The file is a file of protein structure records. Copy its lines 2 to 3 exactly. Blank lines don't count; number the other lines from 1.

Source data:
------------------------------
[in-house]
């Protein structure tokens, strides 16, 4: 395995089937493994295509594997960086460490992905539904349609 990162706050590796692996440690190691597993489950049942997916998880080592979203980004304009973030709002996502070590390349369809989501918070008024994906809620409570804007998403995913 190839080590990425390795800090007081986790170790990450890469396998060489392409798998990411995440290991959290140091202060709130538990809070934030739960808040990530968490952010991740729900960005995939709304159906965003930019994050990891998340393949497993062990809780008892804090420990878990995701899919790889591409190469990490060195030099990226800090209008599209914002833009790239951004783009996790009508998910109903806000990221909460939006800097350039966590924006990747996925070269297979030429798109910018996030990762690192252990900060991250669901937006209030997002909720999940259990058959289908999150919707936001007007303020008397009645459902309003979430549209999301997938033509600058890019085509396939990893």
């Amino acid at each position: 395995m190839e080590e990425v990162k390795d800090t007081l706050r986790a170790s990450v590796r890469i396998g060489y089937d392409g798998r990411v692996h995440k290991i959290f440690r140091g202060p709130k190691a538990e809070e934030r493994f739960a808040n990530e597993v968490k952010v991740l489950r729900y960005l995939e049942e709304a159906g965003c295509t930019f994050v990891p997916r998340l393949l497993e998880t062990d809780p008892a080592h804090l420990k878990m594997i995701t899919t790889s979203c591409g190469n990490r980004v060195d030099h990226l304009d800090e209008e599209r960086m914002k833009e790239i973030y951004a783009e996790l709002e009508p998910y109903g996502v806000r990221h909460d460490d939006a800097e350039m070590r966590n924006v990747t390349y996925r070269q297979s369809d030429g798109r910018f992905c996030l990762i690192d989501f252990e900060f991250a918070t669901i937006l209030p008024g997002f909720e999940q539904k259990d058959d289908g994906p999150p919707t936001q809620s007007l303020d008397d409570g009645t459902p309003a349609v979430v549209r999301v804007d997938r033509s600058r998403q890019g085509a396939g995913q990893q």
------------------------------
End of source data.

């Protein structure tokens, strides 16, 4: 395995089937493994295509594997960086460490992905539904349609 990162706050590796692996440690190691597993489950049942997916998880080592979203980004304009973030709002996502070590390349369809989501918070008024994906809620409570804007998403995913 190839080590990425390795800090007081986790170790990450890469396998060489392409798998990411995440290991959290140091202060709130538990809070934030739960808040990530968490952010991740729900960005995939709304159906965003930019994050990891998340393949497993062990809780008892804090420990878990995701899919790889591409190469990490060195030099990226800090209008599209914002833009790239951004783009996790009508998910109903806000990221909460939006800097350039966590924006990747996925070269297979030429798109910018996030990762690192252990900060991250669901937006209030997002909720999940259990058959289908999150919707936001007007303020008397009645459902309003979430549209999301997938033509600058890019085509396939990893």
């Amino acid at each position: 395995m190839e080590e990425v990162k390795d800090t007081l706050r986790a170790s990450v590796r890469i396998g060489y089937d392409g798998r990411v692996h995440k290991i959290f440690r140091g202060p709130k190691a538990e809070e934030r493994f739960a808040n990530e597993v968490k952010v991740l489950r729900y960005l995939e049942e709304a159906g965003c295509t930019f994050v990891p997916r998340l393949l497993e998880t062990d809780p008892a080592h804090l420990k878990m594997i995701t899919t790889s979203c591409g190469n990490r980004v060195d030099h990226l304009d800090e209008e599209r960086m914002k833009e790239i973030y951004a783009e996790l709002e009508p998910y109903g996502v806000r990221h909460d460490d939006a800097e350039m070590r966590n924006v990747t390349y996925r070269q297979s369809d030429g798109r910018f992905c996030l990762i690192d989501f252990e900060f991250a918070t669901i937006l209030p008024g997002f909720e999940q539904k259990d058959d289908g994906p999150p919707t936001q809620s007007l303020d008397d409570g009645t459902p309003a349609v979430v549209r999301v804007d997938r033509s600058r998403q890019g085509a396939g995913q990893q």